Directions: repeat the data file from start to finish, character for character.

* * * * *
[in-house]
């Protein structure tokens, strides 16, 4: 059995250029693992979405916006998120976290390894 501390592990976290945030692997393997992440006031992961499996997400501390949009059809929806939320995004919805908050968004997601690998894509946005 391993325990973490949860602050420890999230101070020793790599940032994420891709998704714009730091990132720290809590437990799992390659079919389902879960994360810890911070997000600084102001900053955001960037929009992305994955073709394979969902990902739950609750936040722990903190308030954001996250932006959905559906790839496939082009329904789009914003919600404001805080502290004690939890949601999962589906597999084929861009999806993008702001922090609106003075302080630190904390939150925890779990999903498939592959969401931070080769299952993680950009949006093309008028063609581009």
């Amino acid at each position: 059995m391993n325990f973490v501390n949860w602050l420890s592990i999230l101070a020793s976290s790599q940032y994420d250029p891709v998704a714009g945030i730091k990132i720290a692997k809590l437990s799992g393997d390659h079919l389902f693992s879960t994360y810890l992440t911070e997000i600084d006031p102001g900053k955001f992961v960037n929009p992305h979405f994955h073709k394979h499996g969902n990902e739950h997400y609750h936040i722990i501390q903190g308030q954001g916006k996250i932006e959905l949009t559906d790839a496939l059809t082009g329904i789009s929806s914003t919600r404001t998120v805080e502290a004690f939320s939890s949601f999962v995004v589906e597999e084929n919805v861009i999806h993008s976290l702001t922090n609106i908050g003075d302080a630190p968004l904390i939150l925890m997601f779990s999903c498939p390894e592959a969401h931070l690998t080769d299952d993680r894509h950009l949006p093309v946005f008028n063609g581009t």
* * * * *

[in-house]
């Protein structure tokens, strides 16, 4: 059995250029693992979405916006998120976290390894 501390592990976290945030692997393997992440006031992961499996997400501390949009059809929806939320995004919805908050968004997601690998894509946005 391993325990973490949860602050420890999230101070020793790599940032994420891709998704714009730091990132720290809590437990799992390659079919389902879960994360810890911070997000600084102001900053955001960037929009992305994955073709394979969902990902739950609750936040722990903190308030954001996250932006959905559906790839496939082009329904789009914003919600404001805080502290004690939890949601999962589906597999084929861009999806993008702001922090609106003075302080630190904390939150925890779990999903498939592959969401931070080769299952993680950009949006093309008028063609581009």
């Amino acid at each position: 059995m391993n325990f973490v501390n949860w602050l420890s592990i999230l101070a020793s976290s790599q940032y994420d250029p891709v998704a714009g945030i730091k990132i720290a692997k809590l437990s799992g393997d390659h079919l389902f693992s879960t994360y810890l992440t911070e997000i600084d006031p102001g900053k955001f992961v960037n929009p992305h979405f994955h073709k394979h499996g969902n990902e739950h997400y609750h936040i722990i501390q903190g308030q954001g916006k996250i932006e959905l949009t559906d790839a496939l059809t082009g329904i789009s929806s914003t919600r404001t998120v805080e502290a004690f939320s939890s949601f999962v995004v589906e597999e084929n919805v861009i999806h993008s976290l702001t922090n609106i908050g003075d302080a630190p968004l904390i939150l925890m997601f779990s999903c498939p390894e592959a969401h931070l690998t080769d299952d993680r894509h950009l949006p093309v946005f008028n063609g581009t």